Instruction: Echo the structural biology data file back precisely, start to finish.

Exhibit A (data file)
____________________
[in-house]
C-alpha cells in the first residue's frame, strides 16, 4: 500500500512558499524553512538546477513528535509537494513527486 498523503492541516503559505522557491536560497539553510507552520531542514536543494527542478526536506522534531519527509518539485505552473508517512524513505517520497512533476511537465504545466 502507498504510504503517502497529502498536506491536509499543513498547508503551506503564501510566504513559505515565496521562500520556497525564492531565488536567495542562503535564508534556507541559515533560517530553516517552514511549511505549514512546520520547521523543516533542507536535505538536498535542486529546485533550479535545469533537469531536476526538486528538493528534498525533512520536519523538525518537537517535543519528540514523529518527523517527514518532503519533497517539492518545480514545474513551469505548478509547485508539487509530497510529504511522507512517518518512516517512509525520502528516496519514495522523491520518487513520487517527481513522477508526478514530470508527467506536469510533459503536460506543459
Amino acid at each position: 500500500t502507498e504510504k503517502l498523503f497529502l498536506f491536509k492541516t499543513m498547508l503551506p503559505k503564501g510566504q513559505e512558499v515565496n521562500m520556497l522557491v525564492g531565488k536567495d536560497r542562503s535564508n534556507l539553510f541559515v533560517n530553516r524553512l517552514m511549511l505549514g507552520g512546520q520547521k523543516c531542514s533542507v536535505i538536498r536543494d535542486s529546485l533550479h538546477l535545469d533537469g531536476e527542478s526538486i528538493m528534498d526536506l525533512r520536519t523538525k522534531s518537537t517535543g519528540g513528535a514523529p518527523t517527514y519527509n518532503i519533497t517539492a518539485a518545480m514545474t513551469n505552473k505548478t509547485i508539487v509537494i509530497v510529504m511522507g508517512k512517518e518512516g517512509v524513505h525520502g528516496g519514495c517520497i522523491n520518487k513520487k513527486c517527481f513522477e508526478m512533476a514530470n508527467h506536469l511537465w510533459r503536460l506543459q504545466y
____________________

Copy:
[in-house]
C-alpha cells in the first residue's frame, strides 16, 4: 500500500512558499524553512538546477513528535509537494513527486 498523503492541516503559505522557491536560497539553510507552520531542514536543494527542478526536506522534531519527509518539485505552473508517512524513505517520497512533476511537465504545466 502507498504510504503517502497529502498536506491536509499543513498547508503551506503564501510566504513559505515565496521562500520556497525564492531565488536567495542562503535564508534556507541559515533560517530553516517552514511549511505549514512546520520547521523543516533542507536535505538536498535542486529546485533550479535545469533537469531536476526538486528538493528534498525533512520536519523538525518537537517535543519528540514523529518527523517527514518532503519533497517539492518545480514545474513551469505548478509547485508539487509530497510529504511522507512517518518512516517512509525520502528516496519514495522523491520518487513520487517527481513522477508526478514530470508527467506536469510533459503536460506543459
Amino acid at each position: 500500500t502507498e504510504k503517502l498523503f497529502l498536506f491536509k492541516t499543513m498547508l503551506p503559505k503564501g510566504q513559505e512558499v515565496n521562500m520556497l522557491v525564492g531565488k536567495d536560497r542562503s535564508n534556507l539553510f541559515v533560517n530553516r524553512l517552514m511549511l505549514g507552520g512546520q520547521k523543516c531542514s533542507v536535505i538536498r536543494d535542486s529546485l533550479h538546477l535545469d533537469g531536476e527542478s526538486i528538493m528534498d526536506l525533512r520536519t523538525k522534531s518537537t517535543g519528540g513528535a514523529p518527523t517527514y519527509n518532503i519533497t517539492a518539485a518545480m514545474t513551469n505552473k505548478t509547485i508539487v509537494i509530497v510529504m511522507g508517512k512517518e518512516g517512509v524513505h525520502g528516496g519514495c517520497i522523491n520518487k513520487k513527486c517527481f513522477e508526478m512533476a514530470n508527467h506536469l511537465w510533459r503536460l506543459q504545466y